All You Need to Know About the Canal de la Marne au Rhin
For your next barge holiday in France, why not travel down the Canal de la Marne au Rhin and discover the wonders of Alsace-Lorraine. Its complex history has made it a beautiful crossroads of French and German culture, creating the iconic wooden-beamed houses, delicious Alsatian wines and even their very own dialect. There are a variety of landscapes to admire along the way too, including rolling vineyards, breathtaking mountains and historical cities.
Length and Route
The Canal de la Marne au Rhin is a 313-kilometre-long stretch of water that links Paris to Alsace and Germany. An excellent route for a barge holiday in France starts in Vitry-le-François and continues towards the historic town of Bar-le-Duc. You can then travel down towards Nancy, first passing through Toul, to finish a little beyond the European Parliament in Strasbourg.
History and Feats of Engineering
Completed in 1855, the Canal de la Marne au Rhin posed a few major issues to the engineers who designed it – mainly, how to pass through the Vosges mountains and reach the Col de Saverne. Initially the canal was made to rise gradually by passing through a seventeen-lock ladder, which would create a 44-metre level change over 4 kilometres. This technique was used until 1969, at which time it was replaced by the Saint Louis Arzviller inclined plane. With this new system, the barge enters a large caisson and is either lifted or lowered up or down the slope thanks to a counter balancing weight. On a barge holiday in France with European Waterways, you’ll be 1 of 39 barges to use it. It should take about 20 minutes to complete the full journey (including entering and exiting the caisson). It is an ingenious system that uses very little electricity and only requires two men to monitor it.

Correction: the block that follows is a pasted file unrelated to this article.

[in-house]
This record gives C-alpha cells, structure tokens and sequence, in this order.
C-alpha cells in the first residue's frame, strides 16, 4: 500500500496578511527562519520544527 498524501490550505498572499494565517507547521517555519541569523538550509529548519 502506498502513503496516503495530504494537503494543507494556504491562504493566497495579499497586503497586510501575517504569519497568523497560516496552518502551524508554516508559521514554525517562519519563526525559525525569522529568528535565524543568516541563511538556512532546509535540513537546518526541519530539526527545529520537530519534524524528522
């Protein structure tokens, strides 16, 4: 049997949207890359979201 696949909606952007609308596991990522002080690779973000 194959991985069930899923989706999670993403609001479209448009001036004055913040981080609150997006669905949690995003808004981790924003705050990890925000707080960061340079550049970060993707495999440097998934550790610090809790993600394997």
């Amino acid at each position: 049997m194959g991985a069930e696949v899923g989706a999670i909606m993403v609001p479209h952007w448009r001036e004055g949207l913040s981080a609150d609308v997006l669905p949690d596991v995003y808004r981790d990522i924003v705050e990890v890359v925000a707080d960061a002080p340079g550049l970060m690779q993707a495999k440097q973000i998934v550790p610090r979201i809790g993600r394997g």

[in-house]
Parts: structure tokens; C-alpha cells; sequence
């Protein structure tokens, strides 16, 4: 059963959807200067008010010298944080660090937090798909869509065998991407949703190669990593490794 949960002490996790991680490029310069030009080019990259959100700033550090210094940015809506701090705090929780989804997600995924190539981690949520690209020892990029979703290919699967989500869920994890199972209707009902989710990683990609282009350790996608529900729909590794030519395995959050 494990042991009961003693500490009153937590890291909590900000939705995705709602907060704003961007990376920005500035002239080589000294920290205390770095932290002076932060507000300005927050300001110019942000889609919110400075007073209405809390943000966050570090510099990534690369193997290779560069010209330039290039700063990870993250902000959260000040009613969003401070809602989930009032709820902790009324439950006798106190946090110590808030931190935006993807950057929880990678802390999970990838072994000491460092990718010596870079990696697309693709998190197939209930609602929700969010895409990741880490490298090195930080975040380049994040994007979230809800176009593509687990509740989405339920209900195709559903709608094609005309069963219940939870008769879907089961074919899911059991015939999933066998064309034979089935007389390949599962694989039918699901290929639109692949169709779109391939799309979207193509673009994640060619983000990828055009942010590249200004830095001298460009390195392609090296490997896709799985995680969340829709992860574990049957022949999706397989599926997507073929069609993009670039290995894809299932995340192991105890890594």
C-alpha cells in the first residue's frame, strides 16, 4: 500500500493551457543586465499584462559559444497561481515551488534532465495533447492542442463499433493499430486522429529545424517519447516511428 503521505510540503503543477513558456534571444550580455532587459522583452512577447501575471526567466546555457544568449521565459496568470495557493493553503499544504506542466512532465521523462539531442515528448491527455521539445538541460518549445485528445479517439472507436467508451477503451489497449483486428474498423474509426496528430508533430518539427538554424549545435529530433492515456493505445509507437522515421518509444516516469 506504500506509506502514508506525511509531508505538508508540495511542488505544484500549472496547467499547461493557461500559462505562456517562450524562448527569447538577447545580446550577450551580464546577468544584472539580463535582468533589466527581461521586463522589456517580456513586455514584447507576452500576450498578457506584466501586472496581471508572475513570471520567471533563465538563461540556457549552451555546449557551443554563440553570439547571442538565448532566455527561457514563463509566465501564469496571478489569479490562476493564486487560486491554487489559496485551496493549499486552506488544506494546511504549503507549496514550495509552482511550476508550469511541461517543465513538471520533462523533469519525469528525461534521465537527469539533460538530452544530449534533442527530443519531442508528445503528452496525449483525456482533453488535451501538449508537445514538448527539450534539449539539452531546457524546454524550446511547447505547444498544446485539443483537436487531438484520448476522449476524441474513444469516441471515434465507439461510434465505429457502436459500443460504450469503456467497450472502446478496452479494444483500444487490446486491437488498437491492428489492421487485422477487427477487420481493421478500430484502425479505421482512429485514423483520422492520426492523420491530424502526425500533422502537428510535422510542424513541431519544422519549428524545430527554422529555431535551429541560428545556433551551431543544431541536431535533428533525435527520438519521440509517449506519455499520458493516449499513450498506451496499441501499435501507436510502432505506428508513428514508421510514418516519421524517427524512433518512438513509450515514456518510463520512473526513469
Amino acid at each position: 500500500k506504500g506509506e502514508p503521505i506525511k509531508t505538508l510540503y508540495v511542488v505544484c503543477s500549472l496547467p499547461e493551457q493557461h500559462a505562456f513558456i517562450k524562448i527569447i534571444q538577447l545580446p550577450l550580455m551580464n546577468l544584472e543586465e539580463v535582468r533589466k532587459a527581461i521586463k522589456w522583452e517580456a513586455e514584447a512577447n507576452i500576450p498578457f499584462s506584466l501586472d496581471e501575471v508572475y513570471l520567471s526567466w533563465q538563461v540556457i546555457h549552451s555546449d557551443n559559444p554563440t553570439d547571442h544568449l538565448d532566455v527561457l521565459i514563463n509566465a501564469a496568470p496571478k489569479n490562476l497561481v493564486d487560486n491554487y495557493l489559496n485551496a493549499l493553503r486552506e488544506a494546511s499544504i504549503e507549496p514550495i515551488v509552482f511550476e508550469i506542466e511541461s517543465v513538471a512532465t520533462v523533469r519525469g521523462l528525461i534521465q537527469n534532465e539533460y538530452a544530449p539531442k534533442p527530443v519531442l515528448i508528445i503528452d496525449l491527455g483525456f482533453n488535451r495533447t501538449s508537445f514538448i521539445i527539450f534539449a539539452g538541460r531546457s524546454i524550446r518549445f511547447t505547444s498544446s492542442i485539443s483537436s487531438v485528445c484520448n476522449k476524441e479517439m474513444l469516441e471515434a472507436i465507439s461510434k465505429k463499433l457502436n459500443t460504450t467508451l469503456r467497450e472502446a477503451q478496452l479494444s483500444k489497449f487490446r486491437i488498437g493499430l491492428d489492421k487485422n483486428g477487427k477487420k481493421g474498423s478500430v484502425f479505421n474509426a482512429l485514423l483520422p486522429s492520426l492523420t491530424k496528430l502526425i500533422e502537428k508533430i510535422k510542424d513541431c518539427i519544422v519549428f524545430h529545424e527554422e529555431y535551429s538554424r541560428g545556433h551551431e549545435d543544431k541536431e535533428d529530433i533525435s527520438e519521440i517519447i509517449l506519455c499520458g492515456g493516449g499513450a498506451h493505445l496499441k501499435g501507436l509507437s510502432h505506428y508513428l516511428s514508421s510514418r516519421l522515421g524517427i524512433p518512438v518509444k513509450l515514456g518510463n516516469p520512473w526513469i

Attractions en Route
Following the Canal de la Marne au Rhin lets you explore all the Alsace-Moselle region has to offer. You won’t want to pass up on the opportunity of discovering the Lehrer Crystal Glassworks once you have passed over the Arzviller slope, or of exploring the historical city of Strasbourg and taking a tour around the renowned family-run Meteor Brewery when you reach Alsace. The Lehrer Crystal Glassworks lets you immerse yourself in the world of glassblowing as you watch experts craft and cut fine glass. Once you’ve ticked that off your list, I’d recommend visiting the Cathedral in Strasbourg, with its gorgeous Gothic-style architecture, its beautifully detailed stained-glass windows and intricately carved gargoyles. There are 332 steps to climb to reach the top, but the view from up there is well worth the effort. You should also have a wander around the windy streets of La Petit France to see the picturesque Alsatian houses lined with colourful geraniums. You can then head to the Meteor Brewery. It offers guided tours on which you’ll learn the six complex stages of creating and blending that goes into making the unique flavour of this 400-year-old beer. It wouldn’t be a barge holiday in France without a little culture!